Gelardo, who is reportedly connected to the Lucchese crime family, filed a civil suit against the Department of Correction on Wednesday claiming Solomon’s decision to keep him in the clink instead of setting bail is “arbitrary and capricious.”

The buxom bottle blonde has graced the pages of Hustler and Playboy magazines.

But Gioffre says he handed the court a tape of Geyer giving “conflicting statements as to how she was injured.”

He also told Solomon that Geyer “was uncooperative, living in Florida” and “had sent a letter to the court indicating that she did not want to pursue this matter.”

Still Solomon did not budge.

A spokeswoman from the Manhattan District Attorney’s Office did not immediately respond to a request for comment.


Wednesday, June 11, 2014

Gambino associate Vito Love denied house arrest

A mobster nicknamed “Vito Love” wasn’t shown any by a judge in Brooklyn federal court Tuesday.

Judge Sandra Townes denied Gambino associate Vito “Vito Love” Cortesiano’s bid for home confinement to care for his disabled young son.

His crimes — including gambling and loan-sharking — require jail, the judge said in sentencing him to 15 months behind bars.


Man turns self in after deadly fight at the Drunken Monkey in Staten Island

Man turns self in after deadly fight at bar of ‘Mob Wife’
A Staten Island man surrendered to cops on Tuesday for allegedly killing a man outside the bar run by “Mob Wives” star “Big Ang” Raiola.

Stephen Fasano, 23, of Midland Beach, was charged with manslaughter for fatally punching Abdou Cisse, 46, in the Sunday brawl outside the Drunken Monkey, cops said.

Police are still seeking Fasano’s pal for an earlier assault that night on another man inside the bar.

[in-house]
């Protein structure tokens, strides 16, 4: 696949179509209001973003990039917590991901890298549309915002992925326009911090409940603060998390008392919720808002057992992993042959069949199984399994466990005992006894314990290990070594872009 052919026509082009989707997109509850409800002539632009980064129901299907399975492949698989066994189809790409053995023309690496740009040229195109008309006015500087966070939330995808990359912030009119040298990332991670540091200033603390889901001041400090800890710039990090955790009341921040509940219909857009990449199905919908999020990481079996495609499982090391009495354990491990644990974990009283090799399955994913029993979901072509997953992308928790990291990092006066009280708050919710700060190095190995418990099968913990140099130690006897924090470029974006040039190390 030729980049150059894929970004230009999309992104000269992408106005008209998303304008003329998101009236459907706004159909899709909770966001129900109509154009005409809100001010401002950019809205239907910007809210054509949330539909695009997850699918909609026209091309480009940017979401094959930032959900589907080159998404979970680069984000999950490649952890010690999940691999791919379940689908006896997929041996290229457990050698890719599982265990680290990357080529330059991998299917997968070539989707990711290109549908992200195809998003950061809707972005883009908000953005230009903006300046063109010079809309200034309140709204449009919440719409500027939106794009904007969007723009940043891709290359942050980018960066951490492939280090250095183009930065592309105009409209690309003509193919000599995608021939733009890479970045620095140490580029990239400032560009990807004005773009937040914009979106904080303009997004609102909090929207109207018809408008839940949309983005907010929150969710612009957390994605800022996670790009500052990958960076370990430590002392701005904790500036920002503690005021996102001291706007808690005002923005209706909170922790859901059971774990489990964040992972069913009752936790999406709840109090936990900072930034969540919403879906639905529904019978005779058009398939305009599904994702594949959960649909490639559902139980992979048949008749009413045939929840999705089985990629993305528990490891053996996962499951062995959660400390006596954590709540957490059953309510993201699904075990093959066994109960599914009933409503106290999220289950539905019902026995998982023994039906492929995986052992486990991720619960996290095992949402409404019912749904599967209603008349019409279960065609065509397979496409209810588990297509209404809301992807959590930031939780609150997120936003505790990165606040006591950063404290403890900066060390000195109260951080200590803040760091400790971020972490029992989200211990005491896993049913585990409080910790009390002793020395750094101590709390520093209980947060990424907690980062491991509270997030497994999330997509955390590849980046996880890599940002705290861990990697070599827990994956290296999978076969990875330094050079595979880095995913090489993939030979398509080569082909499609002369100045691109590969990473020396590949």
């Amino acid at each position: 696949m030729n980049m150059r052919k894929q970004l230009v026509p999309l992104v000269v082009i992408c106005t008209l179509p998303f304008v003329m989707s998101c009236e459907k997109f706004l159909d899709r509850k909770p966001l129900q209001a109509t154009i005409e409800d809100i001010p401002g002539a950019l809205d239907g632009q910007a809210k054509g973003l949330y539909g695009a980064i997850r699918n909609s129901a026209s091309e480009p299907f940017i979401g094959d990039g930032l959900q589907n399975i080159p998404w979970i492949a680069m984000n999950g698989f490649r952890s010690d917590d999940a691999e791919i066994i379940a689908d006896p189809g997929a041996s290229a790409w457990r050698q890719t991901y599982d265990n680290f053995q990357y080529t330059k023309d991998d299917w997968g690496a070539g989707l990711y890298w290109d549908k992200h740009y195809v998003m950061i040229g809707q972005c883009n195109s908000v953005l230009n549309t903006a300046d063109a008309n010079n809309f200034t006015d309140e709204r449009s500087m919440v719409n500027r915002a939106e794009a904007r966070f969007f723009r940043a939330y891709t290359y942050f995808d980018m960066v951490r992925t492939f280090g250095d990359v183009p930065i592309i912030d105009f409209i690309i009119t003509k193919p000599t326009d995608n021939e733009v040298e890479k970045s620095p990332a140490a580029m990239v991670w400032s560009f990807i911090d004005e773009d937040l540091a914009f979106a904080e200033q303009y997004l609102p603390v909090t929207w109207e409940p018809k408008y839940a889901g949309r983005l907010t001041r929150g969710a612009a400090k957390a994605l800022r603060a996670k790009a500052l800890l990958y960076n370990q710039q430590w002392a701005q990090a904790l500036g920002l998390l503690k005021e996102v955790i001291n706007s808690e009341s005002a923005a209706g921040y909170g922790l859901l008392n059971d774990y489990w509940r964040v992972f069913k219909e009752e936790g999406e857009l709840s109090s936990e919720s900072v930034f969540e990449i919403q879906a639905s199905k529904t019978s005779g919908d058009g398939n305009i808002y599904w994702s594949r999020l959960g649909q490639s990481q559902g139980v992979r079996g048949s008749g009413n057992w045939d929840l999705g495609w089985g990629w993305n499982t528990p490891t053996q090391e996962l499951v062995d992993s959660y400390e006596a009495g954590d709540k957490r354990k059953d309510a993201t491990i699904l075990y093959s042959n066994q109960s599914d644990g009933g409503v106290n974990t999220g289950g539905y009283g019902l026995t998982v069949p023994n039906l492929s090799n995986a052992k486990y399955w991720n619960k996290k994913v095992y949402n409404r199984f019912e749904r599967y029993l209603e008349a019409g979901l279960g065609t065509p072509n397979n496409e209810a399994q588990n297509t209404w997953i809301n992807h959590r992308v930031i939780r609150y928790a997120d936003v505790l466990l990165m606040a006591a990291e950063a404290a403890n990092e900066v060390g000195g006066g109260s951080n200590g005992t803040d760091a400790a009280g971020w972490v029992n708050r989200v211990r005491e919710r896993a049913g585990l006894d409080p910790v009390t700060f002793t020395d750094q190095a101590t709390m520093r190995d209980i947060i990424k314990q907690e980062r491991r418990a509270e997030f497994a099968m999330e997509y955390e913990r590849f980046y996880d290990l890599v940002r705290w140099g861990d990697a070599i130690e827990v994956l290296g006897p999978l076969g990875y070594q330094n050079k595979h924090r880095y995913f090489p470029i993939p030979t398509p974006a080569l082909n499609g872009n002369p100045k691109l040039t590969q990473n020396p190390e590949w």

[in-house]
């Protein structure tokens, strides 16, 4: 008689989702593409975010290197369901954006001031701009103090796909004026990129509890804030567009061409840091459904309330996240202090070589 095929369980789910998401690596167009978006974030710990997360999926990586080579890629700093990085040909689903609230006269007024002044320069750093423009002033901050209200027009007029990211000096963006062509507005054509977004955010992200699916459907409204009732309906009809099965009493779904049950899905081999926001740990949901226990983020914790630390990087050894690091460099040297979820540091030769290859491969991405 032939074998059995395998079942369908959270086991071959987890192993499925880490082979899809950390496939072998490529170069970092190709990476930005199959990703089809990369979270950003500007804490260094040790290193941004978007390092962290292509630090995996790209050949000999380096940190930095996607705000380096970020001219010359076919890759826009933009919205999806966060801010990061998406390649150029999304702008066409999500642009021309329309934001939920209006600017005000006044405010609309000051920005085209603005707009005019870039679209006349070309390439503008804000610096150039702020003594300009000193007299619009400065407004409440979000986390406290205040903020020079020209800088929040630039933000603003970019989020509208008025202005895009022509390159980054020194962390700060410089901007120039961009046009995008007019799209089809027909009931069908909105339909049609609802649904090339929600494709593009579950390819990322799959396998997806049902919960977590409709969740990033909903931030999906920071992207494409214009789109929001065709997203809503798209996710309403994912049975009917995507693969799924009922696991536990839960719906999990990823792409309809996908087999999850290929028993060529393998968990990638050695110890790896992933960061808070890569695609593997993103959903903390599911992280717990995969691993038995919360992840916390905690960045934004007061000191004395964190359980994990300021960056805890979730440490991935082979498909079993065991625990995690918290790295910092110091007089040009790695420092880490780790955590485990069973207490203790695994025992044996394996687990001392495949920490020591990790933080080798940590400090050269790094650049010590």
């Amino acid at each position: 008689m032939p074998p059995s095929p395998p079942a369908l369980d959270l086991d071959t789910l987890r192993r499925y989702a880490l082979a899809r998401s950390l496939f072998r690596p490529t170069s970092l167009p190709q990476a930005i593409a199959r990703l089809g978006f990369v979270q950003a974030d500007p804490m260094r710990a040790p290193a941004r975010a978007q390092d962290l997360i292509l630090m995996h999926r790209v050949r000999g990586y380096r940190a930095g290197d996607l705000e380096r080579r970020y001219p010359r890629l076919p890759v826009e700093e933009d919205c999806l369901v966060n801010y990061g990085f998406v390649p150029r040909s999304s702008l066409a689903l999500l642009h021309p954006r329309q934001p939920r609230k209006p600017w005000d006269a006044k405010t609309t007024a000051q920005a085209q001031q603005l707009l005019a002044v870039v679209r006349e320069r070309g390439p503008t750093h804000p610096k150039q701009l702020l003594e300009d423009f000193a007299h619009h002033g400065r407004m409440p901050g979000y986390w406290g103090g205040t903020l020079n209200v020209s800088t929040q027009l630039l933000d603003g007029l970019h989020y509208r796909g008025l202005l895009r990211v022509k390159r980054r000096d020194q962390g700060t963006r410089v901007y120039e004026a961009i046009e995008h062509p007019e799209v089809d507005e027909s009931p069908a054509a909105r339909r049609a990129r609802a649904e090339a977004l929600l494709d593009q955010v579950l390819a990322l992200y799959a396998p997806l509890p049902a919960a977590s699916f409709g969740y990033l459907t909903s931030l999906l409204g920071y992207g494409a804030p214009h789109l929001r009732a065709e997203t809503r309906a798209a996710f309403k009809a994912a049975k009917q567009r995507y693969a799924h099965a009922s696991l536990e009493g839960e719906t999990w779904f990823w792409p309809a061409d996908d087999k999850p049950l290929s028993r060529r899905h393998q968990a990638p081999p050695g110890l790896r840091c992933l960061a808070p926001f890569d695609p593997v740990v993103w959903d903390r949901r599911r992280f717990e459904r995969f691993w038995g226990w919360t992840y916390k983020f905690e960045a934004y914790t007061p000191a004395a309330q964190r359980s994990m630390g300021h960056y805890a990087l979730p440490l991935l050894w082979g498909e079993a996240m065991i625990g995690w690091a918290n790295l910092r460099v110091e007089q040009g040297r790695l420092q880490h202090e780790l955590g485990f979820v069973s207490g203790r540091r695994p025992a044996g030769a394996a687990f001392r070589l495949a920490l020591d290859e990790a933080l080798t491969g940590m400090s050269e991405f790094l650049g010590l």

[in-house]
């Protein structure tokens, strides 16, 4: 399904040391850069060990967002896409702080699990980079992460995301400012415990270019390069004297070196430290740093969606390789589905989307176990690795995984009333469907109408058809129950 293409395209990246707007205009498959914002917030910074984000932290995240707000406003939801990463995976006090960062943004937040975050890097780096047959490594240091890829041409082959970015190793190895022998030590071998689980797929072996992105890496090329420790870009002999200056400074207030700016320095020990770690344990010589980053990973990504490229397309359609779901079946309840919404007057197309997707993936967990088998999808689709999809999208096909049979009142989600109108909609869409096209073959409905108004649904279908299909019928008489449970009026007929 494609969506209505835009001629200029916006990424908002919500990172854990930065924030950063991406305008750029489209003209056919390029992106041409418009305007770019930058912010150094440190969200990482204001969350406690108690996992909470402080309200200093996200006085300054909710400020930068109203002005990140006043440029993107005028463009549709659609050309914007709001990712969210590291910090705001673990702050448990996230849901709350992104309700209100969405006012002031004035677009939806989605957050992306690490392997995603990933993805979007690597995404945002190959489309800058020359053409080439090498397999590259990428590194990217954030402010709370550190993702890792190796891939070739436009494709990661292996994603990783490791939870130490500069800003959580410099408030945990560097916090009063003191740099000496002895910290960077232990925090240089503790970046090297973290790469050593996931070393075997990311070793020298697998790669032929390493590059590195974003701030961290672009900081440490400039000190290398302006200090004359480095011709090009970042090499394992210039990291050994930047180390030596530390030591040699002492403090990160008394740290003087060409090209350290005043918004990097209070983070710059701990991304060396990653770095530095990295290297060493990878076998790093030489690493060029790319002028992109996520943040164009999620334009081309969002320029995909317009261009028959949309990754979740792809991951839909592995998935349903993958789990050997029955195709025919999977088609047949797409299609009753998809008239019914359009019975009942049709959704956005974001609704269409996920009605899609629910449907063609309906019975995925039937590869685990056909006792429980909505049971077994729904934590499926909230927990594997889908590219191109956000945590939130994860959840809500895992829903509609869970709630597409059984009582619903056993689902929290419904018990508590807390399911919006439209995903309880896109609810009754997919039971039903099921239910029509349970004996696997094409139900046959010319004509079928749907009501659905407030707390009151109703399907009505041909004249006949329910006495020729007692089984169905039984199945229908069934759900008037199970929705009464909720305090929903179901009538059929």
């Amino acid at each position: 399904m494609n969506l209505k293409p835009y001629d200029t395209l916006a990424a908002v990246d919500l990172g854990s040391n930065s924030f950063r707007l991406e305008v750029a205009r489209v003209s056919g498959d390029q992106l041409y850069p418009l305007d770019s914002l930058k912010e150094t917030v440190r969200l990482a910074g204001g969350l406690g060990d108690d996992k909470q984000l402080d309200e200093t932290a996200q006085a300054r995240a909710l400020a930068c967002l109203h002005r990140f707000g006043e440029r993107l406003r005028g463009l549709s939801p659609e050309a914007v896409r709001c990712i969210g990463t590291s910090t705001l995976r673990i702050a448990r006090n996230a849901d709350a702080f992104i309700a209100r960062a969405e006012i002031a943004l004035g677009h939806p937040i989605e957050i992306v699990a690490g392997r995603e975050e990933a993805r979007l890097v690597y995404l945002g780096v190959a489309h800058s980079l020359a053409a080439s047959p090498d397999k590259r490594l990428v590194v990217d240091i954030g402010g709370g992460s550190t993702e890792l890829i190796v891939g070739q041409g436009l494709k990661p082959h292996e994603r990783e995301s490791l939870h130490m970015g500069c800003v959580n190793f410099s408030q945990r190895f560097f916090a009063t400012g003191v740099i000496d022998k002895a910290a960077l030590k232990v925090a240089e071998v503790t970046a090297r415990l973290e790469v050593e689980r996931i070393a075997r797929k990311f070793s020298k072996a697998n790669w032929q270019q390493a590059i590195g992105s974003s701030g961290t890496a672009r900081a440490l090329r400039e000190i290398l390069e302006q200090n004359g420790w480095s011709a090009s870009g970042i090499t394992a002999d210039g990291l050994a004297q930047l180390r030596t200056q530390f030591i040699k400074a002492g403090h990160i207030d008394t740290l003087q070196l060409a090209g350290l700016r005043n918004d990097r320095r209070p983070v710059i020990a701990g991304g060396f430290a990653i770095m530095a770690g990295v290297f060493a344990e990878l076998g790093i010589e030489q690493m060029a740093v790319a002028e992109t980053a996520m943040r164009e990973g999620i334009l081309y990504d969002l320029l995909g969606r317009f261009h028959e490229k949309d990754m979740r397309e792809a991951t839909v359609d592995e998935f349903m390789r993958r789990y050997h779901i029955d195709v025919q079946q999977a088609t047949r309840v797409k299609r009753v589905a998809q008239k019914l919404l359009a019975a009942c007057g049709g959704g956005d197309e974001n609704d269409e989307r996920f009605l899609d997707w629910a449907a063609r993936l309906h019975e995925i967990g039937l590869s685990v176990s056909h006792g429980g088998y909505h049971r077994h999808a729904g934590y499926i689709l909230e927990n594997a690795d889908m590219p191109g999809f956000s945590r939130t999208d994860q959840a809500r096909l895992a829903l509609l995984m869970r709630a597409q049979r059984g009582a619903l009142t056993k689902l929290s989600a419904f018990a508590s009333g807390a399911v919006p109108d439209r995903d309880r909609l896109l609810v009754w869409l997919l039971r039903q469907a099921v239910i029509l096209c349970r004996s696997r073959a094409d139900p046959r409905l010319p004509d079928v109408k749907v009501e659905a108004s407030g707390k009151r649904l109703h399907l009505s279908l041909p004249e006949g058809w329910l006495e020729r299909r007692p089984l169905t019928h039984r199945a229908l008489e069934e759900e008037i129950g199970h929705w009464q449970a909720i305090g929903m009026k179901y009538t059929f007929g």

Fasano and his pals had been arguing with another group over a woman, and punches began to fly, police sources said. Fasano and one other man attacked one of the patrons before they were thrown outside, sources added.

That’s when Cisse, who had nothing to do with the dispute, stepped in and tried to put a stop to the two-against-one brawl, the sources explained.

Cisse, a Senegalese immigrant who worked as a machinist and frequented the Drunken Monkey, cracked his skull on the pavement and died at the scene, authorities said.

“We think he tried to calm Fasano down and that’s when he got hit,” a police source added.

Fasano was charged with one count of assault for the alleged attack on the unnamed victim inside the bar. Police have not released the name of his friend whom they’re seeking for that same assault.

Cops do not believe Fasano’s pal played any role in Cisse’s death.

Big Ang, from the reality hit series, lends her name to the Staten Island establishment and said she was heartbroken over the tragic loss of the beloved regular.


Tuesday, June 10, 2014

Dismissed Philadelphia mob trial juror shares insights

She listened to two days of testimony in the Anthony Nicodemo murder trial last month and said she wasn't buying the defense argument that Nicodemo was carjacked and became an unwitting getaway driver in the murder of Gino DiPietro.

"The story about the carjacking was absurd," the former Common Pleas Court panelist wrote in one of several e-mail exchanges with Bigtrial.net. She also said she surmised the shooting was a mob hit even though the judge had barred any mention of organized crime. And she correctly assumed that Nicodemo was being held without bail and that he was able to afford a high priced defense attorney.

The juror agreed to share her insights from the two days she heard testimony, but asked to remain anonymous. She was the first of three jurors dismissed during the case which ended in a mistrial on May 20. Lawyers for the defense and prosecution are to meet with Judge Jeffrey P. Minehart Thursday for a status conference during which a new trial date could be set.

Nicodemo, 42, has been held without bail since his arrest on the day of the shooting, December 12, 2012.

"During opening remarks, Brian McMonagle (Nicodemo's lawyer) was wearing a suit that was very, very expensive...and a watch that cost more than my 2011 car," the juror wrote. "Therefore, I deduced that he was not a public defender."

Using the same reasoning, she said, led her to believe that "the defendant had the access to cash necessary to employ" an expensive attorney. And she wondered, "Where did this money come from? I had my suspicions."